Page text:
It’s time to end this ‘Melo drama

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It’s time.

Carmelo Anthony and the will he/won’t he, New Jersey or New York (or Chicago) drama, it’s been an entertaining little sideshow to the NBA season. Some nice garlic mashed potatoes next to the rare prime rib.

But for everyone involved, this saga has reached the point of diminishing returns. With the arrival Wednesday of Nets owner Mikhail Prokhorov in the United States, it is time to get this massive three-team deal done. Or not.

There is now motivation on every side to wrap this deal up or let it die. It’s a trade that sends Anthony along with Chauncey Billups and Rip Hamilton to New Jersey; brings Devin Harris, Derrick Favors, Anthony Morrow, other players and a couple first-round picks to Denver; and gives Detroit Troy Murphy and Johan Petro as well as some second-round picks. That is just the framework, there are at least 14 players and numerous picks involved.

The motivation to end this should start with Carmelo Anthony himself. In an interview with Sports Illustrated this week he said he wanted to do things differently than LeBron James and the public relations flubs he made all summer long. And I have stuck up for Anthony here before — I think his telling Denver he is not returning well in advance is far more fair to the franchise then what happened in Cleveland and Toronto.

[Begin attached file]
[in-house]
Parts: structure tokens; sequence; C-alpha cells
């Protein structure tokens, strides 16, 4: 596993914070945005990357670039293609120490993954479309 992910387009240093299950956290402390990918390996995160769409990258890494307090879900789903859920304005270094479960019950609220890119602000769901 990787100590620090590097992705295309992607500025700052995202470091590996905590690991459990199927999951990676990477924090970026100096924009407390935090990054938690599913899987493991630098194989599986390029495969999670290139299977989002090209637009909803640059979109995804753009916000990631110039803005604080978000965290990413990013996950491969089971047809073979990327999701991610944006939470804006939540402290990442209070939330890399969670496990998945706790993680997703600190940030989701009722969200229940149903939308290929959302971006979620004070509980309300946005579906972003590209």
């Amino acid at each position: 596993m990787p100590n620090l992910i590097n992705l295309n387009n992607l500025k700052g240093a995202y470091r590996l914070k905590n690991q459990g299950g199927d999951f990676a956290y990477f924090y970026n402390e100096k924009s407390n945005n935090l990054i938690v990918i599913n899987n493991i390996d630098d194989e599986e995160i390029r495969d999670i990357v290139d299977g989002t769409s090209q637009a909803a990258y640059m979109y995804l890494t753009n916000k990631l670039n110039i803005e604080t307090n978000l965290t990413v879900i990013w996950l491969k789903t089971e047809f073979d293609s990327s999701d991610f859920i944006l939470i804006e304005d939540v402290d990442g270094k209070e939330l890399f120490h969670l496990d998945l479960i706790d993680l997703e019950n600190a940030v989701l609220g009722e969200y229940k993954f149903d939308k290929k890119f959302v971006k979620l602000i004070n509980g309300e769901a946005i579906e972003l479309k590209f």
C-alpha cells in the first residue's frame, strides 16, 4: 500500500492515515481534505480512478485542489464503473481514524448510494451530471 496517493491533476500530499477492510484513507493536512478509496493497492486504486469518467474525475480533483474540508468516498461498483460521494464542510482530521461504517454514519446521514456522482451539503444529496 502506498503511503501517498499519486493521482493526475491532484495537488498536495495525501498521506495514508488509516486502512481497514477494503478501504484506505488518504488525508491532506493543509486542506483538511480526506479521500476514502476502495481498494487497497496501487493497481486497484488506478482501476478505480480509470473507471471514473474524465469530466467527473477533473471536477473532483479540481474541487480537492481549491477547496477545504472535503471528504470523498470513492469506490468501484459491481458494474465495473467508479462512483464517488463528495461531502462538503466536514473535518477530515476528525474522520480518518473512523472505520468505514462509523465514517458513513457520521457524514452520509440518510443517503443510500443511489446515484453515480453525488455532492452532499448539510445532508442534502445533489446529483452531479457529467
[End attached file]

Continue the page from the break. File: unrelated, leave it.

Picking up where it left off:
But the longer he seems indecisive — he may know in his mind what he will do, but that is not the perception — and the longer this drags out, the longer he holds the fans in Denver hostage. The longer he raises the hopes of Knicks fans and all 12 Nets fans, the more they will react like the spurned fans of several cities did to LeBron. Simply put, the longer this drags out the more he comes off exactly like what he was trying to avoid.

‘Melo, meet with Mikhail Prokhorov or don’t — either choice sends a message. Just be clear whether you will sign the three-year, $65 million extension or not. That way the deal dies or the pressure falls to everyone else involved to get it done. It’s time for you to come clean. Because right now that is not how it looks.